Town of Winnsboro resists tougher animal control laws

WINNSBORO – Winnsboro leaders think Fairfield County is barking up the wrong tree by asking the town to emulate the county’s animal control ordinance.

On Monday night, Winnsboro Town Council members resisted the request, saying the county’s law is overly superfluous and restrictive.

“I think the ordinance is relatively lengthy and cumbersome and may impose some difficulty and cost in enforcing it,” said Winnsboro Mayor Roger Gaddy. “We still have to deal with issues with animal control without passing something consistent with the county.”

For example, Gaddy said he opposes a provision that would limit households to owning three dogs or less.

“I have six, and as far as I know they’re not a nuisance,” Gaddy said. “I don’t want an ordinance limiting the number of dogs I have as long as they behave and believe me, they’re treated right.”

Councilman John McMeekin said he was open to enacting a reasonable animal control ordinance, but noted the town needs adequate resources to enforce the law.

Councilman Clyde Sanders agreed with Gaddy that the county law was burdensome, but also said he’d support higher fines for animal abuse. He proposed increasing animal cruelty fines to $500.

“The one thing I would like to see the town do is have a fine of that amount,” Sanders said. “I can’t stand seeing dogs chained in the yard without anything to eat. If we catch someone, the fine ought to be high enough to prevent them from doing it.”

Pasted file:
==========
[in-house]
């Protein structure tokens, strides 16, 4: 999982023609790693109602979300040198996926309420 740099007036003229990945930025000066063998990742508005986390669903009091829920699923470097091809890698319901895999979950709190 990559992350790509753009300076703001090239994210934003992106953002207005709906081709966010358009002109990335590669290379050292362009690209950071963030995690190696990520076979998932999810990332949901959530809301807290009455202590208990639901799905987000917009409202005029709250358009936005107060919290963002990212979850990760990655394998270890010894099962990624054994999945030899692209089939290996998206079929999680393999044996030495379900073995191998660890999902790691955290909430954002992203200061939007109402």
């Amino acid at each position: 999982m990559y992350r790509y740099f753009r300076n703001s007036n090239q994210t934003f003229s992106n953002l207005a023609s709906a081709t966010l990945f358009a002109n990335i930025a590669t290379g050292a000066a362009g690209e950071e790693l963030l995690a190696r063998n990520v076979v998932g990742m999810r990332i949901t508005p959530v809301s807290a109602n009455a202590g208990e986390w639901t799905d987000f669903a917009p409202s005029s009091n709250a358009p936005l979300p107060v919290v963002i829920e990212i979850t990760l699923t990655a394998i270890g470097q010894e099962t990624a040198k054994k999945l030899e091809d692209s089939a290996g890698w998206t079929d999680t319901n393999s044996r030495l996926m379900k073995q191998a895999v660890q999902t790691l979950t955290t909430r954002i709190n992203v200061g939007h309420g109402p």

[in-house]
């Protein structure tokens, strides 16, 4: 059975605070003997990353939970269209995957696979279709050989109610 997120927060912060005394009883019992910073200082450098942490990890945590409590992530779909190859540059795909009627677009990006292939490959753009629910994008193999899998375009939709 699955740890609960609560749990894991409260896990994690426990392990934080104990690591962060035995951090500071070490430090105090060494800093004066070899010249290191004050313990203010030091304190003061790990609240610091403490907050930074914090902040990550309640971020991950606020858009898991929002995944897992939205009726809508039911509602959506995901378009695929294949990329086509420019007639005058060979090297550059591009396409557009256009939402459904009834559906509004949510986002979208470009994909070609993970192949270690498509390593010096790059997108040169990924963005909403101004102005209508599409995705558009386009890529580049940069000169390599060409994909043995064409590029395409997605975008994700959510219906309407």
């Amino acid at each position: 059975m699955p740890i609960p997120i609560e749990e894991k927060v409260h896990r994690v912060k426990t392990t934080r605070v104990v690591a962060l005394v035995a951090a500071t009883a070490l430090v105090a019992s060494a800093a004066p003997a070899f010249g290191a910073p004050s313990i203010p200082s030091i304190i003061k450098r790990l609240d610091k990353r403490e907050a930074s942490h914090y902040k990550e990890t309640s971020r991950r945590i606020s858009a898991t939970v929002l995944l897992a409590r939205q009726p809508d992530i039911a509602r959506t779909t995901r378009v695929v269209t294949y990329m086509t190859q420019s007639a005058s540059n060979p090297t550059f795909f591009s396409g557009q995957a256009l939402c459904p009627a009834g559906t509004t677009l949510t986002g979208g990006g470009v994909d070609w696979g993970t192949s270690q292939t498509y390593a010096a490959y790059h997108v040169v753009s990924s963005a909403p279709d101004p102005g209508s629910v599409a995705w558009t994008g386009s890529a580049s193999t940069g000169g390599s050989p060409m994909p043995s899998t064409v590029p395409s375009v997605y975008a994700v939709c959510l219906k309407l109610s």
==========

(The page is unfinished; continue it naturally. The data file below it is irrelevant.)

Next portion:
Winnsboro Police Chief John Seibles said officers handle several animal cruelty cases, including a few felonies. He noted manpower is the greatest challenge.

“We don’t have a full-time dedicated animal control officer, though our officers do a good job with that,” Seibles said. “If it is on the books, we’d be charged with enforcing it in some kind of way, but we don’t have the means to.”

Council members accepted the county’s request as information, but took no action.

“We have ordinances on the books that we don’t enforce now unless someone complains about it,” Gaddy said. “I don’t want us to vote on something if we’re not able to fulfill the letter of the law.”

In other business, the council voted unanimously to appoint McMeekin as an ex-officio member to the Fairfield County Chamber of Commerce.

The vote mirrors a similar action Fairfield County Council took last month.

On May 14, the council voted to authorize the chairman to appoint a county council member to the board as a condition of receiving its annual grant of $87,507 in its entirety.

The county’s appointee can vote, but cannot hold an office, such as president or secretary. The town’s appointee, however, would serve as an ex-officio member with no voting powers.

“I think it would be a great idea. I think it would help give the chamber input from the town, and give a liaison from the town the opportunity to let us know what’s going on with the chamber,” Gaddy said. “There can be a line of communication, but not conflicted when it comes to voting on matters affecting the chamber.”

First reading of the budget and annual tax levy by title only was also on the agenda Monday night.

Second reading and a public hearing on both budget ordinances will take place at the next council meeting.